Paper Girls: Volume Three Is A Real Time Trip

Provided by Image Comics Volume three of the Paper Girls graphic novel continues the story of four young newspaper delivery girls from Stony Stream, Cleveland, circa 1988, and their adventure across the past, future, and an ever-changing present. If you’re a big fan of coming-of-age stories involving a plucky band of suburbanite kids being thrust into a bizarre, frightening odyssey during the 1980s, then you’ve probably already seen both Stranger Things, and the latest iteration of Stephen King’s IT. If that’s true, then you should have been reading Paper Girls yesterday. Paper Girls is Stranger Things, but even stranger; it’s IT, but with more deep-seeded malevolence in its plot and more honesty about growing up in its narrative. And volume three of this Eisner Award-winning and Hugo-nominated series has everything and more to scratch your very specific itch. Note:  From here on out there will be some mild spoilers. Picking up where volume two left off, Tiffany, KJ, MacKenzie, and Erin find themselves trapped in a prehistoric, post-ice age Earth. As they continue to search for a way back home, they make new acquaintances, and finally find answers as to how and why the future seems to be dropping its garbage off into the past. Again the creative team brings it’s best to tell what continues to be an enjoyably bizarre mystery as we see giant sloths, cavemen with space helmets, and the ordinary icons of today turned into the tribal totems of prehistory. Provided by Image Comics What is fun about Paper Girls is how it plays with the concept of time travel, leaning hard into the bizarre and confusing nature of time travel stories. Much of the main plot in previous chapters, such as the identity of the possible villains from the future, take a slight back seat. Instead we’re given answers into how this whole timeline mess started by none other than the very first time traveler herself. If there is one character among the main cast who truly stands out in this collection, it would have to be KJ. Over the course of volume three, we see her develop, both through her actions and personal (time-travel induced, of course) revelations, into a more courageous and proactive hero. On the creative side, the ongoing team behind Paper Girls brings their award-winning talent to this latest collection. It’s always impressive to see this collaborative group retain the high standards that made Paper Girls a runaway success, and volume three doesn’t disappoint. Comic-writing veteran, Brian K. Vaughan, continues to give us believable, natural characters, and peppers small nods to 80s pop-culture classic television and literature throughout the character’s dialogue. An ear for good dialogue is still one of Vaughan’s strongest qualities, as our heroes have casual back-and-forth moments with each other, with the occasional swear word thrown in, common among kids at that age. Vaughan captures each time period perfectly with his writing, leaving this reader to realize just how long ago the year 2000 was. Thanks for making me feel old, Brian. In terms of artwork, the line art by Cliff Chiang continues to look clean and sharp, with just the right amount of detail to show off the vistas and strange creatures of the latest world before delivering a one-two punch of quick and brutal action scenes. Chiang shines when it comes to showcasing variety, whether it’s putting tribal women next to futurist time travelers, prehistoric monsters mixed with fourth dimensional oddities, or flipping around the comic’s entire panel structure for a major revelatory moment. Chiang’s work is always popping off the page and is never dull nor drab. Paper Girls’ Eisner-winning colorist, Matt Wilson, whose use of soft muted colors mixed with pastels, have become a staple of the series. Since the start of the series, Wilson’s choice in colors continue to push the otherworldliness of each panel. Provided by Image Comics What I’ve come to love about Paper Girls is it shows that even in the future, people are still people, and are still susceptible to the same mistakes of today. In Paper Girls, with every jump through time our heroes make, it’s still to them their present, and much like our present, we and they make the best of what it brings. Paper Girls Volume Three covers issues 11 through 15 and is published by Image Comics. Print copies cost $12.99 and digital copies are priced $9.19. Both are available at Image Comics, retail and digital bookstores, and at your local comic shop.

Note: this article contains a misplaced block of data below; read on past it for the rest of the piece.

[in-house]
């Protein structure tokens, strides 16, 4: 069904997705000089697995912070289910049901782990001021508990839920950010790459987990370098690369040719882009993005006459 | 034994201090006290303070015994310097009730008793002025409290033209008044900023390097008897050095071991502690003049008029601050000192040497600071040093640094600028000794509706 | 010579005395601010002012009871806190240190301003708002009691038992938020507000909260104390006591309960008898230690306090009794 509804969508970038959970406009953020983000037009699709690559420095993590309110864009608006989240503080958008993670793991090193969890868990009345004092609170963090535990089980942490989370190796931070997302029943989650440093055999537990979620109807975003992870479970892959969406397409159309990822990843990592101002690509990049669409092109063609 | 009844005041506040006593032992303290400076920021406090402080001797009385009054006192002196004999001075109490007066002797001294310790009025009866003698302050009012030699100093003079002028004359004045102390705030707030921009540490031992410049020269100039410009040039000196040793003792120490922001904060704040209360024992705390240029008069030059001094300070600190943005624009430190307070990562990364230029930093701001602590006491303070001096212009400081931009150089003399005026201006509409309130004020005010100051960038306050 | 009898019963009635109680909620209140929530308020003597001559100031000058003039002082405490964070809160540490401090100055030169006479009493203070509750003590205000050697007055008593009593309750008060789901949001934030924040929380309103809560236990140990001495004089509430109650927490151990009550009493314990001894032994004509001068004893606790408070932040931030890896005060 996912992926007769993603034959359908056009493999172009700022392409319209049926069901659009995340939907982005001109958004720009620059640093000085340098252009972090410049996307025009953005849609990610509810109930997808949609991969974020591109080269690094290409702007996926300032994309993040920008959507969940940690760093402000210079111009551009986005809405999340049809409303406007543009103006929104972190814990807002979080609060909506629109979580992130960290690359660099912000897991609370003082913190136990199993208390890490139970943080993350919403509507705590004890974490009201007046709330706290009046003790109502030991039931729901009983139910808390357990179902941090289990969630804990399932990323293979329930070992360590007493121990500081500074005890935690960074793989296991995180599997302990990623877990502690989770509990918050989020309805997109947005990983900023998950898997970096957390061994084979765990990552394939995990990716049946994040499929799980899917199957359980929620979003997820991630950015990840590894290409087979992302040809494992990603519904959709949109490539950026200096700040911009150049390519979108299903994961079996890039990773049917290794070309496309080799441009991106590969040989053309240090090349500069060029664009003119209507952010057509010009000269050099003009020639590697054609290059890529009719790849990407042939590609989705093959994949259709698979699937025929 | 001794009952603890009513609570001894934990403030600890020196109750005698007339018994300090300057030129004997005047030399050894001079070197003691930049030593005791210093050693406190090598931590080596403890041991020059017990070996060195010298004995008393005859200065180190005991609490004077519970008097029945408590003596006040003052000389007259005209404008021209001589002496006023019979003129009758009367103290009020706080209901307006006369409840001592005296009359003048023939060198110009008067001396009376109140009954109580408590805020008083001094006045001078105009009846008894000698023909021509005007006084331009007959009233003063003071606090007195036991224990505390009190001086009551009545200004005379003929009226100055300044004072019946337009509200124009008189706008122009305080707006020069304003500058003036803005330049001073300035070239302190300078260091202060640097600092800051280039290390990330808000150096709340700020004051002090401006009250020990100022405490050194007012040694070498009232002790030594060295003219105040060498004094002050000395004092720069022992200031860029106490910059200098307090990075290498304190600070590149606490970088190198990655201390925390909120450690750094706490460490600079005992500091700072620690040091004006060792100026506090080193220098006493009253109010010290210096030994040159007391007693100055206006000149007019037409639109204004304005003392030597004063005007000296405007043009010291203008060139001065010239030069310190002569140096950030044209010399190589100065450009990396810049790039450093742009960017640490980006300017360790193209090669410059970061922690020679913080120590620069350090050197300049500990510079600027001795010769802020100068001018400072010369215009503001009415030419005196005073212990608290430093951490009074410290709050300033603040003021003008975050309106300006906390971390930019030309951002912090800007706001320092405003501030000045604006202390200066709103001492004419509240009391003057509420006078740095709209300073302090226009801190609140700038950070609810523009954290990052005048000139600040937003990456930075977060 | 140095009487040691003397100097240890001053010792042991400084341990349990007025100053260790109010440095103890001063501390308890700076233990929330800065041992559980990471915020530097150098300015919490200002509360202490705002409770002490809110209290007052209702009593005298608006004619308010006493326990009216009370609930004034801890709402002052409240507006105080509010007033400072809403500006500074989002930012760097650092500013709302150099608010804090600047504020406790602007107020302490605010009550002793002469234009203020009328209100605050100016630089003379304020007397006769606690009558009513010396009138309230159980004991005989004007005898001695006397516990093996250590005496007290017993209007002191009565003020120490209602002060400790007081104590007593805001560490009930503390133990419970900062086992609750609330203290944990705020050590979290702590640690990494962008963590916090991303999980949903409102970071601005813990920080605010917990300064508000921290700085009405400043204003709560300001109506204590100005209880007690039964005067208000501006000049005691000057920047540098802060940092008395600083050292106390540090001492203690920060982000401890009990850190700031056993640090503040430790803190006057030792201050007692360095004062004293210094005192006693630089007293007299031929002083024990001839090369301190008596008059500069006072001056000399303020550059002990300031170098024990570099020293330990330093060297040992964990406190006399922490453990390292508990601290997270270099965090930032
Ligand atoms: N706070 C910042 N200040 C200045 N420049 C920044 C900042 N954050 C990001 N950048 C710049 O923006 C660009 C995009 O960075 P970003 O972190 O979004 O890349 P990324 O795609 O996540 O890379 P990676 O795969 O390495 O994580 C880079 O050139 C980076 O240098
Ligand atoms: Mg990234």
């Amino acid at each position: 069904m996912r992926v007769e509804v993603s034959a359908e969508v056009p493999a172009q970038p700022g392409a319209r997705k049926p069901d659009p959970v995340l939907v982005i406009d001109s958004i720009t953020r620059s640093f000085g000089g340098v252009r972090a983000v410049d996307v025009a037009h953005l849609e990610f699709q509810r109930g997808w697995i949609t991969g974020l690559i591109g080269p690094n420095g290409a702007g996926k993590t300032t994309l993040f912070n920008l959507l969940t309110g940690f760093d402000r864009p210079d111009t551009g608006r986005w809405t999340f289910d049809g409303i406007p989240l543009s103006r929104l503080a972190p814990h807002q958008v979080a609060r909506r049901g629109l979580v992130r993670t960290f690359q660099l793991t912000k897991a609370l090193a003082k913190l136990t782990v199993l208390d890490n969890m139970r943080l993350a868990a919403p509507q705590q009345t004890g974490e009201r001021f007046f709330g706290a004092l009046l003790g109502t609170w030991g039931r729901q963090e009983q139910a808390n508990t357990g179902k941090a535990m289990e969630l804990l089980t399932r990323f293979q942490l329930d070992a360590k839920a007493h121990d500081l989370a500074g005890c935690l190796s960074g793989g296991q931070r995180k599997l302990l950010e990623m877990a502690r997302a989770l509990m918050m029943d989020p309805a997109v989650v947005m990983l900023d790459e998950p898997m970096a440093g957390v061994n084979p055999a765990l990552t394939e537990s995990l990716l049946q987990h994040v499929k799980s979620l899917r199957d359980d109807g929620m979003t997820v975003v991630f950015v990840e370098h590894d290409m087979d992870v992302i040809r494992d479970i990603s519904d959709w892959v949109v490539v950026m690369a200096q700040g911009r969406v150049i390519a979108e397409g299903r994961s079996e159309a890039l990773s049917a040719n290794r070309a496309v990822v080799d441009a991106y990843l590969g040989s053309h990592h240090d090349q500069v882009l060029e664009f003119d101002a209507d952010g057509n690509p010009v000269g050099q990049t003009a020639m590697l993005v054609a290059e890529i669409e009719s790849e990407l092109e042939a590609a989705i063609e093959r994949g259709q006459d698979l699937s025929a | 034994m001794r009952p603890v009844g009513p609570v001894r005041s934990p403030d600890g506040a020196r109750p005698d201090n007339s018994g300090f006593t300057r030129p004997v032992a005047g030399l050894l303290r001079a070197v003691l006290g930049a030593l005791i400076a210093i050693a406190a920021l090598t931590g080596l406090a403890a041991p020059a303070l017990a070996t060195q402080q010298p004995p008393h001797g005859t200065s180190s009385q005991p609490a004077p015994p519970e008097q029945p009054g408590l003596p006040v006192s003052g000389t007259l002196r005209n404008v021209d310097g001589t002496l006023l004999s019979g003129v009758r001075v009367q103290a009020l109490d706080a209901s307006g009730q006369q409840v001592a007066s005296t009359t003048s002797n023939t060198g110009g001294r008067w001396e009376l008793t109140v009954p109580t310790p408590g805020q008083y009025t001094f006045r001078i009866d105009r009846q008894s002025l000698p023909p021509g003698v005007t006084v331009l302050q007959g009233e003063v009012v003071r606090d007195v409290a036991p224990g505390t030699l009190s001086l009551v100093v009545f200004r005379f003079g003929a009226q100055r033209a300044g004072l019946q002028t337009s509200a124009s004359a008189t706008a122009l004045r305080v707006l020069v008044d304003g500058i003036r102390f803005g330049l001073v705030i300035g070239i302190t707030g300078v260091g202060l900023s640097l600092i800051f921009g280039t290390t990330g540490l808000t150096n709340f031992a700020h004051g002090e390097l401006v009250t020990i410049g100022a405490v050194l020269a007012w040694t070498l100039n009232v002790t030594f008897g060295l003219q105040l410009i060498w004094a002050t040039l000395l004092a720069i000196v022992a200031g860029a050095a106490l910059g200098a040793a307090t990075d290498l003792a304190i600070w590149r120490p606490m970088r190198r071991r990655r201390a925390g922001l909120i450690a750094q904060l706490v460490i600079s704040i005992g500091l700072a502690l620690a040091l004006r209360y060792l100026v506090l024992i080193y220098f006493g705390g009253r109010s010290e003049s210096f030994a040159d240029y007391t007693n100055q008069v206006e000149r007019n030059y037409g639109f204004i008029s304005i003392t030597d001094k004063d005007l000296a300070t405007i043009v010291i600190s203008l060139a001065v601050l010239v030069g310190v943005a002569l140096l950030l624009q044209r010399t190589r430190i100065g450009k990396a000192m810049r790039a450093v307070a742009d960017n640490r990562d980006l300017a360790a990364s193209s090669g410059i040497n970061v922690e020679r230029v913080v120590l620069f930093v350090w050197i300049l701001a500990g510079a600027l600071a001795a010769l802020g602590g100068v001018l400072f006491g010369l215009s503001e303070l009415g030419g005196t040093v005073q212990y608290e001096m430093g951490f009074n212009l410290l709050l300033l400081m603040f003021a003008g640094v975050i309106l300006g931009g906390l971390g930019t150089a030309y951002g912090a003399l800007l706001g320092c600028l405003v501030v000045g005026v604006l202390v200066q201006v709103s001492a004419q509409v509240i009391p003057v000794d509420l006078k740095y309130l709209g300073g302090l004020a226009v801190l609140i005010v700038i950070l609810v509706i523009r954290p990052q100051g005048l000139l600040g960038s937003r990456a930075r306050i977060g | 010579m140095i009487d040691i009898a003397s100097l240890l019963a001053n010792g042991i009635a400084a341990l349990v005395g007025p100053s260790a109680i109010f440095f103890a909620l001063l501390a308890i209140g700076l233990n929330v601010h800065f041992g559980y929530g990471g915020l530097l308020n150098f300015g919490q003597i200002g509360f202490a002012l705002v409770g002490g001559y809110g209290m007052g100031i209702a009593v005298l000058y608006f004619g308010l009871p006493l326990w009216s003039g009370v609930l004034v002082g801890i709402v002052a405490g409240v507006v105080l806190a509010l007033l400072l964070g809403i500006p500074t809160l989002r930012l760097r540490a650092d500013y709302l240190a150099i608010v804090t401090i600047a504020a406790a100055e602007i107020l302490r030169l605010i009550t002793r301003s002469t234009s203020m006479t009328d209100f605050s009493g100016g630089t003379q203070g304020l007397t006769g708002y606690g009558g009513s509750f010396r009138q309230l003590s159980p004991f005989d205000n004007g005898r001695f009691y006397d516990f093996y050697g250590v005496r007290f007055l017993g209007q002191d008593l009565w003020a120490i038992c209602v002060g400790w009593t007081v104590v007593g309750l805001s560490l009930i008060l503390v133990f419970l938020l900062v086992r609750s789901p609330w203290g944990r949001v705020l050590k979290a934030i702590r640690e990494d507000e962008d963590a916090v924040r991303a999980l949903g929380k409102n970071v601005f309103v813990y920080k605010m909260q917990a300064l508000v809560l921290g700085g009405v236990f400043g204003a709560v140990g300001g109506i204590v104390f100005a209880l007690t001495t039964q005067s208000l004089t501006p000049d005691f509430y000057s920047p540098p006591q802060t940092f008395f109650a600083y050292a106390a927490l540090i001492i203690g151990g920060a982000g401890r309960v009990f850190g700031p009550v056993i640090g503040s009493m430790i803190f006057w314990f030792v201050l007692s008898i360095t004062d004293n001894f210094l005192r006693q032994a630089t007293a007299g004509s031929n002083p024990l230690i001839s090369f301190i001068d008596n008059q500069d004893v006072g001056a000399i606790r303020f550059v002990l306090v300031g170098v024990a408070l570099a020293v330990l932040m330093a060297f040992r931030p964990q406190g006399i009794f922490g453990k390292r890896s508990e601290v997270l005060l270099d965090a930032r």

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David Lanzafame